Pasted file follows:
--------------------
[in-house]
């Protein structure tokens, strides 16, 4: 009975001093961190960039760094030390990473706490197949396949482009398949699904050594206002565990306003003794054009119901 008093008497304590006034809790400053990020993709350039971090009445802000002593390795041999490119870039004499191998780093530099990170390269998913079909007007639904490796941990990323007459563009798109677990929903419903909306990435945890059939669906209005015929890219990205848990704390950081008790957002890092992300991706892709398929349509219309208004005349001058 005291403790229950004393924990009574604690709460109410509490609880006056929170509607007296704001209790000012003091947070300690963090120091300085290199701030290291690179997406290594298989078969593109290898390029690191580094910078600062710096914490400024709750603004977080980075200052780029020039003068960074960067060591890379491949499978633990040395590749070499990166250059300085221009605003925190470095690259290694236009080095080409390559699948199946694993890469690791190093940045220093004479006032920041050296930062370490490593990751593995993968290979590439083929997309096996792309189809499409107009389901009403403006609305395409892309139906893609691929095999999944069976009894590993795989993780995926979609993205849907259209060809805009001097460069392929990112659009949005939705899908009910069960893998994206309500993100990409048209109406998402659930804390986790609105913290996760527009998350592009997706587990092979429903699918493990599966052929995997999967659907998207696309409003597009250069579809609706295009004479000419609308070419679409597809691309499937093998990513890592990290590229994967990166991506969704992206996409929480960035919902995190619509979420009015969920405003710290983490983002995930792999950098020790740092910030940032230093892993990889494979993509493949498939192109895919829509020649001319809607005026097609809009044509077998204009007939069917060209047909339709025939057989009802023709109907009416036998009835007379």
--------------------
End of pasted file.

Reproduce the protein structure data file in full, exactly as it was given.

[in-house]
């Protein structure tokens, strides 16, 4: 009975001093961190960039760094030390990473706490197949396949482009398949699904050594206002565990306003003794054009119901 008093008497304590006034809790400053990020993709350039971090009445802000002593390795041999490119870039004499191998780093530099990170390269998913079909007007639904490796941990990323007459563009798109677990929903419903909306990435945890059939669906209005015929890219990205848990704390950081008790957002890092992300991706892709398929349509219309208004005349001058 005291403790229950004393924990009574604690709460109410509490609880006056929170509607007296704001209790000012003091947070300690963090120091300085290199701030290291690179997406290594298989078969593109290898390029690191580094910078600062710096914490400024709750603004977080980075200052780029020039003068960074960067060591890379491949499978633990040395590749070499990166250059300085221009605003925190470095690259290694236009080095080409390559699948199946694993890469690791190093940045220093004479006032920041050296930062370490490593990751593995993968290979590439083929997309096996792309189809499409107009389901009403403006609305395409892309139906893609691929095999999944069976009894590993795989993780995926979609993205849907259209060809805009001097460069392929990112659009949005939705899908009910069960893998994206309500993100990409048209109406998402659930804390986790609105913290996760527009998350592009997706587990092979429903699918493990599966052929995997999967659907998207696309409003597009250069579809609706295009004479000419609308070419679409597809691309499937093998990513890592990290590229994967990166991506969704992206996409929480960035919902995190619509979420009015969920405003710290983490983002995930792999950098020790740092910030940032230093892993990889494979993509493949498939192109895919829509020649001319809607005026097609809009044509077998204009007939069917060209047909339709025939057989009802023709109907009416036998009835007379």